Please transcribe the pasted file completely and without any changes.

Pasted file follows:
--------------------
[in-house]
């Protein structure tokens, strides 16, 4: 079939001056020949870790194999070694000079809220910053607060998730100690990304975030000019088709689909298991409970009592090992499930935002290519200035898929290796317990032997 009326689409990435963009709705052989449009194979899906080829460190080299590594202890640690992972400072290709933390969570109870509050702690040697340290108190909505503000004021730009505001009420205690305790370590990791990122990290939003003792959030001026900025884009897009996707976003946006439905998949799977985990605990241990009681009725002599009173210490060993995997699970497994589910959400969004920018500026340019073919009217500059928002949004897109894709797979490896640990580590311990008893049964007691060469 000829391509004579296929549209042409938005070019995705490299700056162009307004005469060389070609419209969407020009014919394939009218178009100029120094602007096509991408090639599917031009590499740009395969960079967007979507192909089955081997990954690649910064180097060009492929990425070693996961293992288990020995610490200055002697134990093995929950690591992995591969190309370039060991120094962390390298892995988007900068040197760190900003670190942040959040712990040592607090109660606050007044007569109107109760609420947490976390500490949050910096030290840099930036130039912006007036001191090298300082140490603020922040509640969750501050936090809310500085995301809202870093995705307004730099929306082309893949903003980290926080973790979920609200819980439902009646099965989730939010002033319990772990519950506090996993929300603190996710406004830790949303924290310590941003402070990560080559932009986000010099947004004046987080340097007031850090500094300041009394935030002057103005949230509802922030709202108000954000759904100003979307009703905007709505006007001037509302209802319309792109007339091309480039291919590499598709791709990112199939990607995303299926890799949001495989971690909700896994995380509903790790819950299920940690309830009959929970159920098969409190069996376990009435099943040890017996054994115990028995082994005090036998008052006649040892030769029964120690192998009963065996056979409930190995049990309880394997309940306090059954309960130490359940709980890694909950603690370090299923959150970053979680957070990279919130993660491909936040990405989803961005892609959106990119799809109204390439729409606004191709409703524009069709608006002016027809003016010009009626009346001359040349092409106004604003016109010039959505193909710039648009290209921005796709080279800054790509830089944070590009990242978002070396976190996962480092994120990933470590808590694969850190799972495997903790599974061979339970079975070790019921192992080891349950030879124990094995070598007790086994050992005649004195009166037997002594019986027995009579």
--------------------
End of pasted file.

[in-house]
């Protein structure tokens, strides 16, 4: 079939001056020949870790194999070694000079809220910053607060998730100690990304975030000019088709689909298991409970009592090992499930935002290519200035898929290796317990032997 009326689409990435963009709705052989449009194979899906080829460190080299590594202890640690992972400072290709933390969570109870509050702690040697340290108190909505503000004021730009505001009420205690305790370590990791990122990290939003003792959030001026900025884009897009996707976003946006439905998949799977985990605990241990009681009725002599009173210490060993995997699970497994589910959400969004920018500026340019073919009217500059928002949004897109894709797979490896640990580590311990008893049964007691060469 000829391509004579296929549209042409938005070019995705490299700056162009307004005469060389070609419209969407020009014919394939009218178009100029120094602007096509991408090639599917031009590499740009395969960079967007979507192909089955081997990954690649910064180097060009492929990425070693996961293992288990020995610490200055002697134990093995929950690591992995591969190309370039060991120094962390390298892995988007900068040197760190900003670190942040959040712990040592607090109660606050007044007569109107109760609420947490976390500490949050910096030290840099930036130039912006007036001191090298300082140490603020922040509640969750501050936090809310500085995301809202870093995705307004730099929306082309893949903003980290926080973790979920609200819980439902009646099965989730939010002033319990772990519950506090996993929300603190996710406004830790949303924290310590941003402070990560080559932009986000010099947004004046987080340097007031850090500094300041009394935030002057103005949230509802922030709202108000954000759904100003979307009703905007709505006007001037509302209802319309792109007339091309480039291919590499598709791709990112199939990607995303299926890799949001495989971690909700896994995380509903790790819950299920940690309830009959929970159920098969409190069996376990009435099943040890017996054994115990028995082994005090036998008052006649040892030769029964120690192998009963065996056979409930190995049990309880394997309940306090059954309960130490359940709980890694909950603690370090299923959150970053979680957070990279919130993660491909936040990405989803961005892609959106990119799809109204390439729409606004191709409703524009069709608006002016027809003016010009009626009346001359040349092409106004604003016109010039959505193909710039648009290209921005796709080279800054790509830089944070590009990242978002070396976190996962480092994120990933470590808590694969850190799972495997903790599974061979339970079975070790019921192992080891349950030879124990094995070598007790086994050992005649004195009166037997002594019986027995009579």